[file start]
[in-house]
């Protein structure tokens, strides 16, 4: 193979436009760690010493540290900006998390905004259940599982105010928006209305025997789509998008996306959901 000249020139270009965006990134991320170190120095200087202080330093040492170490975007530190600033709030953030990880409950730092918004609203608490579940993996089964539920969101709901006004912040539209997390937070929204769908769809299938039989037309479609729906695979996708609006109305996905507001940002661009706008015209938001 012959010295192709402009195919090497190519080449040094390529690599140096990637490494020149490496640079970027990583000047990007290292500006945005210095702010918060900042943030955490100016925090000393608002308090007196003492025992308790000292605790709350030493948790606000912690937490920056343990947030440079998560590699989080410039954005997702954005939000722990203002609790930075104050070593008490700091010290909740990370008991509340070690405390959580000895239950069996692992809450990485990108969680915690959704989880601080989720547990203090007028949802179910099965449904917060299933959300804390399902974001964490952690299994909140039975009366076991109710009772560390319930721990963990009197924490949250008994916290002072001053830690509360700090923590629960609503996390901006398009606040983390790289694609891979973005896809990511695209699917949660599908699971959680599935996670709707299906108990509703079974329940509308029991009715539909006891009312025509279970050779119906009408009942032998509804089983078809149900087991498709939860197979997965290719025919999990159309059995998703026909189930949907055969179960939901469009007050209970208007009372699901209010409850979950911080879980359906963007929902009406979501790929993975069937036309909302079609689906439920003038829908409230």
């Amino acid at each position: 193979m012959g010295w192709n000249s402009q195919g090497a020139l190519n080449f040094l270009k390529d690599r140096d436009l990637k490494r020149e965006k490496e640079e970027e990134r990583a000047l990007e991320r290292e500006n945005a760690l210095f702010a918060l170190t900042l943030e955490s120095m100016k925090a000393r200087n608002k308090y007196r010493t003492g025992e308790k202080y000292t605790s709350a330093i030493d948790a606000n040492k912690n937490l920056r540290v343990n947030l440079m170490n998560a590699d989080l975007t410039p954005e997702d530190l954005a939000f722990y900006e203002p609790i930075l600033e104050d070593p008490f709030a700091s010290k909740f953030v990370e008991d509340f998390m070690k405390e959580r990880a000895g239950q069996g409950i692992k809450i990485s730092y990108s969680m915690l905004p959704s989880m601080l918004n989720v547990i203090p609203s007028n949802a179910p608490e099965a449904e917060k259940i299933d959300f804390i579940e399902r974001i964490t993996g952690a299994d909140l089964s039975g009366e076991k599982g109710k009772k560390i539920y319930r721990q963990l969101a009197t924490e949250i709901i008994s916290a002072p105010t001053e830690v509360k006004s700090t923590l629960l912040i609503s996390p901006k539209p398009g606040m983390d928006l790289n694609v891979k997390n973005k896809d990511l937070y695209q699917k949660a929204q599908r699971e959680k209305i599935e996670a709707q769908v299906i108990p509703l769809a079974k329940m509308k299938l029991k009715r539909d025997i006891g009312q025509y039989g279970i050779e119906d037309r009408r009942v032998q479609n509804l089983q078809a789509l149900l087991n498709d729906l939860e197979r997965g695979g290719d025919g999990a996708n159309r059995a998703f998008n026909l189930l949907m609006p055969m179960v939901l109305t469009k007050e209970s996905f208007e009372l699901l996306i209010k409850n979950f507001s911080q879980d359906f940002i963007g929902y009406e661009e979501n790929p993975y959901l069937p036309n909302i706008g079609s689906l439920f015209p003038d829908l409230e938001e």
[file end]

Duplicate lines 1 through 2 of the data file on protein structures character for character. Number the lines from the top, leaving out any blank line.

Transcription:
[in-house]
């Protein structure tokens, strides 16, 4: 193979436009760690010493540290900006998390905004259940599982105010928006209305025997789509998008996306959901 000249020139270009965006990134991320170190120095200087202080330093040492170490975007530190600033709030953030990880409950730092918004609203608490579940993996089964539920969101709901006004912040539209997390937070929204769908769809299938039989037309479609729906695979996708609006109305996905507001940002661009706008015209938001 012959010295192709402009195919090497190519080449040094390529690599140096990637490494020149490496640079970027990583000047990007290292500006945005210095702010918060900042943030955490100016925090000393608002308090007196003492025992308790000292605790709350030493948790606000912690937490920056343990947030440079998560590699989080410039954005997702954005939000722990203002609790930075104050070593008490700091010290909740990370008991509340070690405390959580000895239950069996692992809450990485990108969680915690959704989880601080989720547990203090007028949802179910099965449904917060299933959300804390399902974001964490952690299994909140039975009366076991109710009772560390319930721990963990009197924490949250008994916290002072001053830690509360700090923590629960609503996390901006398009606040983390790289694609891979973005896809990511695209699917949660599908699971959680599935996670709707299906108990509703079974329940509308029991009715539909006891009312025509279970050779119906009408009942032998509804089983078809149900087991498709939860197979997965290719025919999990159309059995998703026909189930949907055969179960939901469009007050209970208007009372699901209010409850979950911080879980359906963007929902009406979501790929993975069937036309909302079609689906439920003038829908409230």